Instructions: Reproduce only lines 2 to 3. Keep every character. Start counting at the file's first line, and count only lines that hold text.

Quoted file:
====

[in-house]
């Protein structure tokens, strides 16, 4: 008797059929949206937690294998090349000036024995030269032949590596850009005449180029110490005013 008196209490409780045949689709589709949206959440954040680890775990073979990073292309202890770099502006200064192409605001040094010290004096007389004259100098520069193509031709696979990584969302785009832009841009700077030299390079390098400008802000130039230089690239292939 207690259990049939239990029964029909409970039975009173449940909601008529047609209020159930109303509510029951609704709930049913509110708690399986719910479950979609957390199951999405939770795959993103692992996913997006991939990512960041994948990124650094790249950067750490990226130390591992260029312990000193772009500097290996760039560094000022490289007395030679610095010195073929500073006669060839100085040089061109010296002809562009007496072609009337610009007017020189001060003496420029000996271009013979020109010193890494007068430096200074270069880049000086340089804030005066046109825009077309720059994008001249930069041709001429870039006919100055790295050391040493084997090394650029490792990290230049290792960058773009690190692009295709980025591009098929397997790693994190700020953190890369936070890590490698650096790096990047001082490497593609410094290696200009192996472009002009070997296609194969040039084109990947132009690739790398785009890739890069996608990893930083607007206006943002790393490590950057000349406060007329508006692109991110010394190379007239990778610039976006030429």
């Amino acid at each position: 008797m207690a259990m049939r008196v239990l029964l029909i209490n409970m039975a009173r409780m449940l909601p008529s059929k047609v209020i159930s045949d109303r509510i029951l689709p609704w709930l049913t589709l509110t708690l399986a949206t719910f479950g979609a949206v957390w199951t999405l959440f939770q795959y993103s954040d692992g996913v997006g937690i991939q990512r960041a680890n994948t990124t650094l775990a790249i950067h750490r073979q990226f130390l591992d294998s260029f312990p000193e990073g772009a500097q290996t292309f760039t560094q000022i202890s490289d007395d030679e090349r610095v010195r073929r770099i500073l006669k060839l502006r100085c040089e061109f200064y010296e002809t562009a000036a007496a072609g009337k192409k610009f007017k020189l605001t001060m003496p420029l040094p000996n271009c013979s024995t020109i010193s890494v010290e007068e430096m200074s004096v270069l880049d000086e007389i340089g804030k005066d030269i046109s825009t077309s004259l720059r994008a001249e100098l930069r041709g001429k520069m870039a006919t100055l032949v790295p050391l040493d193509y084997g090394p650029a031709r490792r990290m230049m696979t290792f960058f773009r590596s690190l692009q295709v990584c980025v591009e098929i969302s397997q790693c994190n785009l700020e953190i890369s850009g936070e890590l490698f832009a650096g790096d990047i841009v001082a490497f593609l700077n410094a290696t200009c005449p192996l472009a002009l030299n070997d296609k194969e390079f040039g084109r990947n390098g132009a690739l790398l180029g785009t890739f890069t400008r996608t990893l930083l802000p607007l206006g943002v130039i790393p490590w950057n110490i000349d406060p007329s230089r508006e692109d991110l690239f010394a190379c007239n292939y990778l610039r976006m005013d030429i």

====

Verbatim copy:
């Protein structure tokens, strides 16, 4: 008797059929949206937690294998090349000036024995030269032949590596850009005449180029110490005013 008196209490409780045949689709589709949206959440954040680890775990073979990073292309202890770099502006200064192409605001040094010290004096007389004259100098520069193509031709696979990584969302785009832009841009700077030299390079390098400008802000130039230089690239292939 207690259990049939239990029964029909409970039975009173449940909601008529047609209020159930109303509510029951609704709930049913509110708690399986719910479950979609957390199951999405939770795959993103692992996913997006991939990512960041994948990124650094790249950067750490990226130390591992260029312990000193772009500097290996760039560094000022490289007395030679610095010195073929500073006669060839100085040089061109010296002809562009007496072609009337610009007017020189001060003496420029000996271009013979020109010193890494007068430096200074270069880049000086340089804030005066046109825009077309720059994008001249930069041709001429870039006919100055790295050391040493084997090394650029490792990290230049290792960058773009690190692009295709980025591009098929397997790693994190700020953190890369936070890590490698650096790096990047001082490497593609410094290696200009192996472009002009070997296609194969040039084109990947132009690739790398785009890739890069996608990893930083607007206006943002790393490590950057000349406060007329508006692109991110010394190379007239990778610039976006030429």
């Amino acid at each position: 008797m207690a259990m049939r008196v239990l029964l029909i209490n409970m039975a009173r409780m449940l909601p008529s059929k047609v209020i159930s045949d109303r509510i029951l689709p609704w709930l049913t589709l509110t708690l399986a949206t719910f479950g979609a949206v957390w199951t999405l959440f939770q795959y993103s954040d692992g996913v997006g937690i991939q990512r960041a680890n994948t990124t650094l775990a790249i950067h750490r073979q990226f130390l591992d294998s260029f312990p000193e990073g772009a500097q290996t292309f760039t560094q000022i202890s490289d007395d030679e090349r610095v010195r073929r770099i500073l006669k060839l502006r100085c040089e061109f200064y010296e002809t562009a000036a007496a072609g009337k192409k610009f007017k020189l605001t001060m003496p420029l040094p000996n271009c013979s024995t020109i010193s890494v010290e007068e430096m200074s004096v270069l880049d000086e007389i340089g804030k005066d030269i046109s825009t077309s004259l720059r994008a001249e100098l930069r041709g001429k520069m870039a006919t100055l032949v790295p050391l040493d193509y084997g090394p650029a031709r490792r990290m230049m696979t290792f960058f773009r590596s690190l692009q295709v990584c980025v591009e098929i969302s397997q790693c994190n785009l700020e953190i890369s850009g936070e890590l490698f832009a650096g790096d990047i841009v001082a490497f593609l700077n410094a290696t200009c005449p192996l472009a002009l030299n070997d296609k194969e390079f040039g084109r990947n390098g132009a690739l790398l180029g785009t890739f890069t400008r996608t990893l930083l802000p607007l206006g943002v130039i790393p490590w950057n110490i000349d406060p007329s230089r508006e692109d991110l690239f010394a190379c007239n292939y990778l610039r976006m005013d030429i």